CHEYENNE – The state House Education Committee endorsed a bill Monday that would require cameras on Wyoming school buses to catch drivers who illegally pass.
House Bill 5 now heads to the Joint Appropriations Committee for approval, since the bill will cost the state $5 million, the estimated cost to equip buses with cameras.
Lawmakers called the act of a driver ignoring a stopped school bus a fly by. In 2011, 11-year-old Makayla Marie Strahle was struck and killed by a driver who ignored a stop sign in Crowheart. Students from Crowheart talked to the committee about fly bys, said Rep. Garry Piiparinen, R-Evanston.
“It was quite moving,” he said.
Under current law, it is nearly impossible to catch fly bys, said House Education Committee Chairman Rep. Matt Teeters, R-Lingle.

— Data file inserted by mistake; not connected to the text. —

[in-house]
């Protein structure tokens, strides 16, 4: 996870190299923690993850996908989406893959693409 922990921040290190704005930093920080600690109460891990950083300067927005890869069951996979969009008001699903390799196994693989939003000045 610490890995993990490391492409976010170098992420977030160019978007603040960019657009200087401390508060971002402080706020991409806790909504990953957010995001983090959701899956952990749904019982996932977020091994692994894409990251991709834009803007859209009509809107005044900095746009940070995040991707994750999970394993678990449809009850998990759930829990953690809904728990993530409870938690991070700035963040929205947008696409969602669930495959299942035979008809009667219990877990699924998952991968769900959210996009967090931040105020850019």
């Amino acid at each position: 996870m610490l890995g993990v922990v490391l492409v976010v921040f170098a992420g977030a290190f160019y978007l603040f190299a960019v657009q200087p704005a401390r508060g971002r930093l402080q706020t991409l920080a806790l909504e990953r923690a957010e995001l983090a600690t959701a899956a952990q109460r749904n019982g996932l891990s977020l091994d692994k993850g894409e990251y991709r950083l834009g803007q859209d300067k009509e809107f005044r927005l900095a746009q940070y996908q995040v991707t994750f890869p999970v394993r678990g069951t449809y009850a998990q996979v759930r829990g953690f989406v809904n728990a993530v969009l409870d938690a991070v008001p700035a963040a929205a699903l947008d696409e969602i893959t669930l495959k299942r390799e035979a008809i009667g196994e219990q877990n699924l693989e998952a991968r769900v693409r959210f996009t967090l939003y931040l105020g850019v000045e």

“The issue is under our current structure of the law, it has to be seen by a law enforcement officer,” he said.
Teri Wigert of the Wyoming Department of Education said about 300 fly bys happen each day in Wyoming, about 52,000 a year. About half 300 of the state’s 1,500 school buses have external cameras. About half have internal cameras, she said.
An external camera costs about $2,000, she said.
HB5, as originally drafted by the Joint Education Interim Committee, required cameras outside and inside each bus. But the House committee amended it to make inside cameras optional. Some lawmakers thought a mandate of inside cameras was an invasion of students’ privacy, but Teeters believes most school districts will get them – even if they’re optional.
Lawmakers believe internal cameras could help prevent bullying and disciplinary issues with staff and students.
“We did have a situation in our area, where the camera made the difference in a child abuse case,” said Rep. John Patton, R-Sheridan.